Northern California Scleroderma Research Consortium


Lorinda Chung, MD, MS
Stanford University School of Medicine
Paul Wolters, MD
University of California, San Francisco

Project Overview

The Northern California Scleroderma Research Consortium (NCSRC) consists of a group of investigators at UCSF and Stanford who collaborate on efforts to understand the clinical presentations of scleroderma patients and how they relate to disease pathogenesis.  

Dr. Wolters: Work in my laboratory has focused on understanding the pathobiology of scleroderma-associated interstitial lung disease (SSc-ILD) and whether it shares biological mechanisms with idiopathic pulmonary fibrosis (IPF), a genetically mediated, fibrotic lung disease that affects older individuals. We have shown that IPF is driven by telomere dysfunction leading to premature aging in lung epithelial cells (Wolters, et al. Lancet Resp Med 2018).  

Peripheral blood leukocyte telomere length (PBL-TL) correlates with loss of lung function and mortality in IPF patients, such that shorter telomeres are associated with poorer survival.  Over the past year, we examined whether PBL-TL is similarly associated with outcomes in patients with SSc-ILD. Interestingly, we found that a subset of SSc-ILD patients has short telomeres in their lung epithelial cells.  In addition, shorter PBL-TL is associated with greater loss of lung function (forced vital capacity) and progressive ILD in patients with SSc. These data suggest there is a subset of patients with SSc-ILD whose disease is driven by biological mechanisms (telomere dysfunction) commonly found in IPF patients.  We are now in the process of validating these findings in the Stanford arm of the NCSRC cohort. We are also investigating whether short telomeres are associated with other complications in scleroderma patients.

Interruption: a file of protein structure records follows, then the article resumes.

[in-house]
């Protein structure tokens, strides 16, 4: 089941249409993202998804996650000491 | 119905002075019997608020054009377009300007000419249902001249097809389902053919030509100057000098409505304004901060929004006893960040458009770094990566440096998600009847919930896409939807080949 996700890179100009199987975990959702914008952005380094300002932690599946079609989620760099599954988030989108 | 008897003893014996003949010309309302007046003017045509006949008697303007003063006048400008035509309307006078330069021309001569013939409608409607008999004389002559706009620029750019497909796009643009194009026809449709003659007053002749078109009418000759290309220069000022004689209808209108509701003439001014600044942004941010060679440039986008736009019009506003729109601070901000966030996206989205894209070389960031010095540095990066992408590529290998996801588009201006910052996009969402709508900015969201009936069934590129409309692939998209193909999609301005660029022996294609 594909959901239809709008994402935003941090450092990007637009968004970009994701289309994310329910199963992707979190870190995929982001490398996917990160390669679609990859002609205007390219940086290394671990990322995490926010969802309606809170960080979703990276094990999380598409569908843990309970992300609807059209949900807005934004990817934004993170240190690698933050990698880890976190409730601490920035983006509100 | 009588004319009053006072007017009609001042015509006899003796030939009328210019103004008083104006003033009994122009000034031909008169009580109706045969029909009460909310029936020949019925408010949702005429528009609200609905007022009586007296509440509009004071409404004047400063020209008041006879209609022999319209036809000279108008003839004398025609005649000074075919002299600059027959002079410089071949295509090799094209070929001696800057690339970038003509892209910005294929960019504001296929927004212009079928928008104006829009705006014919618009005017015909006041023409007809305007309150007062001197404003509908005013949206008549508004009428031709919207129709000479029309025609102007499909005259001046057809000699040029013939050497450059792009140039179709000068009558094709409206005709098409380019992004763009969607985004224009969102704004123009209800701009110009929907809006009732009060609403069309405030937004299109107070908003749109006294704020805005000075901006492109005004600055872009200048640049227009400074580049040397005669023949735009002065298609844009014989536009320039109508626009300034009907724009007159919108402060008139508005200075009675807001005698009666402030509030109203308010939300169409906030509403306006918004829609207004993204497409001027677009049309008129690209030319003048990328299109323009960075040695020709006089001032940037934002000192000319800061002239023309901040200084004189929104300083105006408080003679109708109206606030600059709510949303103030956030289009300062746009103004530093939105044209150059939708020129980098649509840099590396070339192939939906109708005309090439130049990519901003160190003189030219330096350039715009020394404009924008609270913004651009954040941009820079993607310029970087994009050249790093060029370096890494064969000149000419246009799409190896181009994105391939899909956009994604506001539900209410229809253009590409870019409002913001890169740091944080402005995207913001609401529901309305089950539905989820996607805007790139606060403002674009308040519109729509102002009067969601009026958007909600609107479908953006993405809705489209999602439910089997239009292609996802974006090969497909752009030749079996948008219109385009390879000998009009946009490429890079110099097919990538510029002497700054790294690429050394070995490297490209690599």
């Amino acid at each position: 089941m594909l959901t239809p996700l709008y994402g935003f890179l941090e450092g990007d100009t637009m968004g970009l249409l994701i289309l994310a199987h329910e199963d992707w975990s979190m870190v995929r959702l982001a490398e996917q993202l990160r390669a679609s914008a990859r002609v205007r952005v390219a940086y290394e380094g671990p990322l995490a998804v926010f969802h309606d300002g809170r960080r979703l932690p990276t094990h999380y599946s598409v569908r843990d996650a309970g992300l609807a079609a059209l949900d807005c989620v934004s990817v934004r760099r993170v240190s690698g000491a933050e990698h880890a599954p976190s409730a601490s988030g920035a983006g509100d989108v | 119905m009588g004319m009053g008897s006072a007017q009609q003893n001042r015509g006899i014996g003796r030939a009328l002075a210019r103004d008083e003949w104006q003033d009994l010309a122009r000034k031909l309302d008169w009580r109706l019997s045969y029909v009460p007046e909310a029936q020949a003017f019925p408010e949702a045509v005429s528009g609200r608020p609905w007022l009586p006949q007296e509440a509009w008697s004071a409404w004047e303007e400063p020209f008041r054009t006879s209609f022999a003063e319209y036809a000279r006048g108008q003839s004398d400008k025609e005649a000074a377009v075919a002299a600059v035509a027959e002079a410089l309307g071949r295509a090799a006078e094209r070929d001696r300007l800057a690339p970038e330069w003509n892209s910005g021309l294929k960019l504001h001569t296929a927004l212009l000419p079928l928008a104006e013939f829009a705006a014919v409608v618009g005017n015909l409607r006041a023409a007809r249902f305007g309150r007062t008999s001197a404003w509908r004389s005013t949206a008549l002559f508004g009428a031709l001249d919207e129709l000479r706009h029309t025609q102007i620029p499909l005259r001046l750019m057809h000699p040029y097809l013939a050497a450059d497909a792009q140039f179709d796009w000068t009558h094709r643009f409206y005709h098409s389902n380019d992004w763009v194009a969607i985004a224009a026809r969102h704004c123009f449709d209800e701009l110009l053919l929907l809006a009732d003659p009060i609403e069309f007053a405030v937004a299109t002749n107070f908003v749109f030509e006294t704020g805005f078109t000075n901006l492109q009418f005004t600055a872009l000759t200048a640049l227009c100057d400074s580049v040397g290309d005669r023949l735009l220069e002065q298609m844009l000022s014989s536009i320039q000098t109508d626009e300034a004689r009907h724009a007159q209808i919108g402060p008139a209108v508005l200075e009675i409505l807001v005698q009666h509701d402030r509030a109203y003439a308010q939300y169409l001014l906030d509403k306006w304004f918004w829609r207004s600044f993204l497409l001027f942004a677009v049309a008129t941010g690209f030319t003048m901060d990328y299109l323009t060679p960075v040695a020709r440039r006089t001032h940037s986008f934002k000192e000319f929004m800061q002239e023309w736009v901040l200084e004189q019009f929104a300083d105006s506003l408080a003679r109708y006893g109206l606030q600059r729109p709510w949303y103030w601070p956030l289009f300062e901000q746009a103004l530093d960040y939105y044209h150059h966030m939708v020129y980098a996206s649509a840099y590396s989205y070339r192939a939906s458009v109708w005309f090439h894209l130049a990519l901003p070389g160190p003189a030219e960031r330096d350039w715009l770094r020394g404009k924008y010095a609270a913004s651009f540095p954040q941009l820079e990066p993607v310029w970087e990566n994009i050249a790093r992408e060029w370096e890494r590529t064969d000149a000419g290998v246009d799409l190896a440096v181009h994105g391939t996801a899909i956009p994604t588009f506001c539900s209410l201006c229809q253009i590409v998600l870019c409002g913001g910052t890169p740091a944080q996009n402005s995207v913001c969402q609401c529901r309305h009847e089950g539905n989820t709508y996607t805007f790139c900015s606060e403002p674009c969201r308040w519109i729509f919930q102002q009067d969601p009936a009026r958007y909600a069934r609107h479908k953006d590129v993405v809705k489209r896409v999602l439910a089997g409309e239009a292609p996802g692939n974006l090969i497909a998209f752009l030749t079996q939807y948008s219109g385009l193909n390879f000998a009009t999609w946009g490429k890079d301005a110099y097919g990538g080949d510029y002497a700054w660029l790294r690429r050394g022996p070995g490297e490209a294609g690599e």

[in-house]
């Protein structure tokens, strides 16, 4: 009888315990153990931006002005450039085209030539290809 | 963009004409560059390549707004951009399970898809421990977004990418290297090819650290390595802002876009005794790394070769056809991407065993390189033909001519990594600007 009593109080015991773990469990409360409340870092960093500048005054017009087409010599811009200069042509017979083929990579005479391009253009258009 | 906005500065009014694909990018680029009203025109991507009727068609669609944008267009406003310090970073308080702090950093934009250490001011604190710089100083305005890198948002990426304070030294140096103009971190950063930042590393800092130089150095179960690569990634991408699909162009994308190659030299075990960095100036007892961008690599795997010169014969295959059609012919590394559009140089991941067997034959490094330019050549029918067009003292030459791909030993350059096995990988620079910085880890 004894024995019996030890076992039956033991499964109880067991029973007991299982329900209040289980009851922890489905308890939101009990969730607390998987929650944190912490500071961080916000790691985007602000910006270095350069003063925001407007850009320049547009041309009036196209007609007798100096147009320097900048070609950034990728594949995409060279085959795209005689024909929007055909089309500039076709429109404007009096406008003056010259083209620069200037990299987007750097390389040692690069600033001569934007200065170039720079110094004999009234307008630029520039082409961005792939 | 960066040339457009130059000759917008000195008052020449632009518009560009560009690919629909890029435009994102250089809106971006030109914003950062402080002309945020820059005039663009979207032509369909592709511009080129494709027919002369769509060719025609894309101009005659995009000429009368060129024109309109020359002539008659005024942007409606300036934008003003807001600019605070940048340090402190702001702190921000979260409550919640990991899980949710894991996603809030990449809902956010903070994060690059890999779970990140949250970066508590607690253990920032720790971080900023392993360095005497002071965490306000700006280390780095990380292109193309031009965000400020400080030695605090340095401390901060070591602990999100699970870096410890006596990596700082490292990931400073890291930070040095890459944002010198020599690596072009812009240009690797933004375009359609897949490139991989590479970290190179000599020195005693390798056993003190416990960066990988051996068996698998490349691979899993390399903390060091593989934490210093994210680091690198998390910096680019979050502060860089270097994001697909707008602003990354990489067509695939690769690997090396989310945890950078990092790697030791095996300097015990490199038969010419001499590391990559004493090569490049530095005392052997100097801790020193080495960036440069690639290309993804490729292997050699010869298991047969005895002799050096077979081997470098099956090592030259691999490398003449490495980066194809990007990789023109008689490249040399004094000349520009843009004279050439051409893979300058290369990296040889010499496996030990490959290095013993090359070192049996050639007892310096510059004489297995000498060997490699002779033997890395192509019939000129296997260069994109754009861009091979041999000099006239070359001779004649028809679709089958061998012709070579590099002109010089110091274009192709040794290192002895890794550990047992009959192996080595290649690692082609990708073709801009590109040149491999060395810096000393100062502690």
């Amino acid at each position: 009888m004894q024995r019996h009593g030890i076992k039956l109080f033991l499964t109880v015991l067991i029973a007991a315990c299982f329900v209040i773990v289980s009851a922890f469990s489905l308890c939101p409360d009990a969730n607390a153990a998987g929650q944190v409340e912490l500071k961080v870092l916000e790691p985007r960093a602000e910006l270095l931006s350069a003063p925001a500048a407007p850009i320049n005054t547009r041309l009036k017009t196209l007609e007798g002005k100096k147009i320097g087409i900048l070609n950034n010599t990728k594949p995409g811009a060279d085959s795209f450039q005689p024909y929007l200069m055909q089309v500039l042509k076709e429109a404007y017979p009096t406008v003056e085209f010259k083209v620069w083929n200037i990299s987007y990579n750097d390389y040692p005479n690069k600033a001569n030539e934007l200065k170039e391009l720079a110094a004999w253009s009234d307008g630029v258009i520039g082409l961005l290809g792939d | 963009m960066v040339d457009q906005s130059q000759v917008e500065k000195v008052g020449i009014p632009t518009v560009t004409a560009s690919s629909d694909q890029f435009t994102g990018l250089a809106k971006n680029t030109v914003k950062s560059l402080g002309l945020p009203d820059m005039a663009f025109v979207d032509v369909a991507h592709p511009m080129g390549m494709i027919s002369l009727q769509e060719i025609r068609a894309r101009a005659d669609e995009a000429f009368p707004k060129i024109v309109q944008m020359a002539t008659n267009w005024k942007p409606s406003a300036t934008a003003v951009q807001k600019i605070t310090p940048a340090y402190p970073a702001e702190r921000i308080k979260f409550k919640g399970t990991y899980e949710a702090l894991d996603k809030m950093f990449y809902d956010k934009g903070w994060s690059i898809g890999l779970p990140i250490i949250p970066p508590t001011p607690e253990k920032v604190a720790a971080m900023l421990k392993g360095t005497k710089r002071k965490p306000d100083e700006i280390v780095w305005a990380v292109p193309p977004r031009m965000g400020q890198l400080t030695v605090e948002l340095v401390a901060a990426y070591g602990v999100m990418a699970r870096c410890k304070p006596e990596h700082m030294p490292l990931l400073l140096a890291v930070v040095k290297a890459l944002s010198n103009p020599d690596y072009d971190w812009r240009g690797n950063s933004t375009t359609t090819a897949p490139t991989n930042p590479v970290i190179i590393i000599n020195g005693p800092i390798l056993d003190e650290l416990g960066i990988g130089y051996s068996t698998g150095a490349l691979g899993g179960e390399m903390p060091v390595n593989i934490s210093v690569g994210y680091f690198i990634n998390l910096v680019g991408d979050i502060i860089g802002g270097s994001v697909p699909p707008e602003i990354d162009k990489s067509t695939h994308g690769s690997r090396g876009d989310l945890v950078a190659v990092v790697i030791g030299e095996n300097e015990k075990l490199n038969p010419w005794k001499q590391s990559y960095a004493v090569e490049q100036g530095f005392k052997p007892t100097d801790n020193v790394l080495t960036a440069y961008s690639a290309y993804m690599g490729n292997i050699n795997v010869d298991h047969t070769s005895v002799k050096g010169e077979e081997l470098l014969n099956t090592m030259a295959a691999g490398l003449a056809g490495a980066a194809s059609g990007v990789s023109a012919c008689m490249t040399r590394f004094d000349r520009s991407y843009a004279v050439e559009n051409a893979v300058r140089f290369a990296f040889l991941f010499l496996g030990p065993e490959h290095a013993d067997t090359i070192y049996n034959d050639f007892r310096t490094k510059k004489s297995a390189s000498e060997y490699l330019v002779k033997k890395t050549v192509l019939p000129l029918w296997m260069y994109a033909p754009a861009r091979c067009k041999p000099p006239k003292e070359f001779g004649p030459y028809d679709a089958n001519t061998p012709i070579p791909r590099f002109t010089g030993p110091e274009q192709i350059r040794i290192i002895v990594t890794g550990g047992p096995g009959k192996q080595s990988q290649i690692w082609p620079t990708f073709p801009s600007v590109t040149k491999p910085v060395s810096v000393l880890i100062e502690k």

How this work will impact patients

Identifying clinical subtypes of patients with SSc-ILD advances understanding about variations in disease pathogenesis.  This information can then be leveraged to develop therapies targeting specific disease subtypes. It is especially important to identify those SSc-ILD patients with pathologic drivers similar to IPF, as they may be more responsive to the recently approved anti-fibrotic therapies for IPF patients.

Role of the Scleroderma Research Foundation

The SRF provides funding to support clinical coordinators and laboratory technicians who aid in patient recruitment, data and biological sample acquisition and processing, and molecular analyses for multiple collaborative projects of the NCSRC. The SRF also facilitates research meetings amongst the scleroderma investigators at UCSF and Stanford, which are essential to the success of the NCSRC.

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